Even for Introverts, having to deal with fewer people doesn’t guarantee you’ll like your job. Other factors are: the kind of work; the skills you’ll be using; whether there’s room for creativity and growth; and the kind of people you’ll be working with when you do have contact, whether that’s co-workers, clients, or management.
If you don't think you’ll enjoy the job part of your job, it may not be worth it just so you can work from home.
5. Could I actually have too much time alone?
For an Introvert, is there such a thing? Yes, there really is. Even the most ‘introverted’ Introvert needs some human interaction. If you get what you need from family and friends, your social life and non-work activities, then not seeing people during your workday might be fine, even ideal.
But if you live – and now work – alone, and choose not to socialize after work hours, you might find that you’ve been relying on the little social transactions that are part of working away from home more than you realize. You may be surprised to find that you miss seeing people at work after all.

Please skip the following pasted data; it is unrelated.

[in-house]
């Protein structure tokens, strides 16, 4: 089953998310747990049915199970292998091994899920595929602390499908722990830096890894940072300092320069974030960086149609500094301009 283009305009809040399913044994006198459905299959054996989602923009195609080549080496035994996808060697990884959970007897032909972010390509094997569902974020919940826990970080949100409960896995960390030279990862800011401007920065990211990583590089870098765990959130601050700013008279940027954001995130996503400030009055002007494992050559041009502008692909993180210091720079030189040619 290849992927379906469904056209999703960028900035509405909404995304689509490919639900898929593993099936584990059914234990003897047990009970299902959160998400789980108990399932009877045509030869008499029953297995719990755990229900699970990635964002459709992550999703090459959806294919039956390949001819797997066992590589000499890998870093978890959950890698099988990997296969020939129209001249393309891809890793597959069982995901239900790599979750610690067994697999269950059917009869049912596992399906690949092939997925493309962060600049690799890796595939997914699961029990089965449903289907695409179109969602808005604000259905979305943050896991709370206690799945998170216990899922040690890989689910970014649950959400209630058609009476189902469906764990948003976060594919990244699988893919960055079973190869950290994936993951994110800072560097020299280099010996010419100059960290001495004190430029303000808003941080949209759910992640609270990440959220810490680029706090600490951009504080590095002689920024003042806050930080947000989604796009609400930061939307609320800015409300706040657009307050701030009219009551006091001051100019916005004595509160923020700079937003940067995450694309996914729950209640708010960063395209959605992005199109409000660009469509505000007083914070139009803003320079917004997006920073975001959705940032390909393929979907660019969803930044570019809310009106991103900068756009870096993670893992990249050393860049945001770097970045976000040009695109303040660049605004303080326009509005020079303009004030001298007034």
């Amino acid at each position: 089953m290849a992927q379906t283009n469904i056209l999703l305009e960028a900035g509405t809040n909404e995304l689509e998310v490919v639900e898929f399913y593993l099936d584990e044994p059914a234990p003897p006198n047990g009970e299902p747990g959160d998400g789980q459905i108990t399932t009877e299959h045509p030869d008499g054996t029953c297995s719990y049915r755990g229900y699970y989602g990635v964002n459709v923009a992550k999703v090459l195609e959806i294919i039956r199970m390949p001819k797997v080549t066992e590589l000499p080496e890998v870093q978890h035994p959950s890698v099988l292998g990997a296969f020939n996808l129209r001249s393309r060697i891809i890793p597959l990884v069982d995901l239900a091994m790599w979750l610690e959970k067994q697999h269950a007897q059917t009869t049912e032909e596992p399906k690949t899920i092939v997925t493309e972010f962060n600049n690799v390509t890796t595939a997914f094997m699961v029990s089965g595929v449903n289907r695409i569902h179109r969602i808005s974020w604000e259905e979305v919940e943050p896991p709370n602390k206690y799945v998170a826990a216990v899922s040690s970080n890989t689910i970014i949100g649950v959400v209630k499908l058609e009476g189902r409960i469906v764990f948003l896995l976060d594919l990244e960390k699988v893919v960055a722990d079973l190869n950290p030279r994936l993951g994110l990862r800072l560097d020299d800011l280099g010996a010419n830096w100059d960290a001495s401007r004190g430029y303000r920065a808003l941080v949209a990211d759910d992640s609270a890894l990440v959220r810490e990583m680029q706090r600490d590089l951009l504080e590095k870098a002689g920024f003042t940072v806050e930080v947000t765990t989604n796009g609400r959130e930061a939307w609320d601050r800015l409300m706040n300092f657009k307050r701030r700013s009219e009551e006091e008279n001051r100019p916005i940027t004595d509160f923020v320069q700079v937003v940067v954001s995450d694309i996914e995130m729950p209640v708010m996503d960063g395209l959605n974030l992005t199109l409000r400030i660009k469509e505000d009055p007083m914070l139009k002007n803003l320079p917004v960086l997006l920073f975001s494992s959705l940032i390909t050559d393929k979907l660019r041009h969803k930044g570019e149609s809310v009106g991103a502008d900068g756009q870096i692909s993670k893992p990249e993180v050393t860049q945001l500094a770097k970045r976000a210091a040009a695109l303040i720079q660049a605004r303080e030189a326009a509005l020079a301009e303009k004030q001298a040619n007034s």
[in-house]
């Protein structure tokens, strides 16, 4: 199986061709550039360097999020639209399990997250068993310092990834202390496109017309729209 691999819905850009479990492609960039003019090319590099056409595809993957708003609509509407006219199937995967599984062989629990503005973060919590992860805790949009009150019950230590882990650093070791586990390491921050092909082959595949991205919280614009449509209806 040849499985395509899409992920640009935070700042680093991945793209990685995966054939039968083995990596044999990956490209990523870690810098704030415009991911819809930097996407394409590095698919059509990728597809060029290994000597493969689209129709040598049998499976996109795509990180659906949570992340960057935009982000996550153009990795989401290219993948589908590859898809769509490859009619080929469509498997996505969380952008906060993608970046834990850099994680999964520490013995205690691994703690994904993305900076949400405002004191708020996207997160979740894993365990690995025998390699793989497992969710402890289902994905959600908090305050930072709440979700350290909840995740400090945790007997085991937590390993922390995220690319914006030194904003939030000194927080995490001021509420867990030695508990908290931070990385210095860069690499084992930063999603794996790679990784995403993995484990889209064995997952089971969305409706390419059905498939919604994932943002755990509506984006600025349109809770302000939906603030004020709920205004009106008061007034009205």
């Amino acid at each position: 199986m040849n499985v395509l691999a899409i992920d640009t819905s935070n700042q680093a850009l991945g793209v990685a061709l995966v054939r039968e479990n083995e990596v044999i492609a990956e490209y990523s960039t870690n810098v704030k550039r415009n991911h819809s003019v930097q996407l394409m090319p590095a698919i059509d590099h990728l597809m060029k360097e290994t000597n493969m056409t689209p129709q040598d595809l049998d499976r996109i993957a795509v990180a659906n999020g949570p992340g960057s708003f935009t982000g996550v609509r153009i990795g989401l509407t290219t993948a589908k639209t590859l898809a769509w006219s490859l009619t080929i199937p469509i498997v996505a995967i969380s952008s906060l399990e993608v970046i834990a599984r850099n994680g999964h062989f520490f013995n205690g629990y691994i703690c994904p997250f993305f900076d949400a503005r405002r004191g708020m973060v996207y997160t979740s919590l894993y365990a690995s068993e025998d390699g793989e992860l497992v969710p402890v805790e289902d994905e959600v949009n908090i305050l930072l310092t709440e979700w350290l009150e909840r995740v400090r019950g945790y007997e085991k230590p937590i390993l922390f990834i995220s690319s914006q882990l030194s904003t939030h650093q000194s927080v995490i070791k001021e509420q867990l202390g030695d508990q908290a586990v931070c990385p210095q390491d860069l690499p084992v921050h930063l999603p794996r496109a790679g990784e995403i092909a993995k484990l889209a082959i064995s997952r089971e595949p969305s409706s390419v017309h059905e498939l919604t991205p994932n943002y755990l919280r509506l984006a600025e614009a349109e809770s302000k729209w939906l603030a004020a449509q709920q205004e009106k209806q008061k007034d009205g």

And it’s not just about co-workers. Don't forget the other small human interactions that are indirectly related to your workday. Think: the barista who hands you the coffee order you pick up on the way to work; the regulars at the deli (or park) where you eat lunch; the nice lady in accounting you ask a question now and then. The random mix of nameless but familiar faces you see in a typical day at the office all add up to part of your work-related social life.
You can, of course, compensate for this loss of people in your workday by reaching out to people in other parts of your life. But if you know you won’t, then that’s one more thing to consider before deciding to take a work-from-home job.
These and other possible downsides of some work-from-home jobs certainly don’t mean that working from home isn’t a good fit for Introverts. And even if you find some of these questions give you pause, you can still find ways to work around the challenges.
It’s just good to have a realistic view of what you may be dealing with and to choose wisely when considering a particular work-from-home job.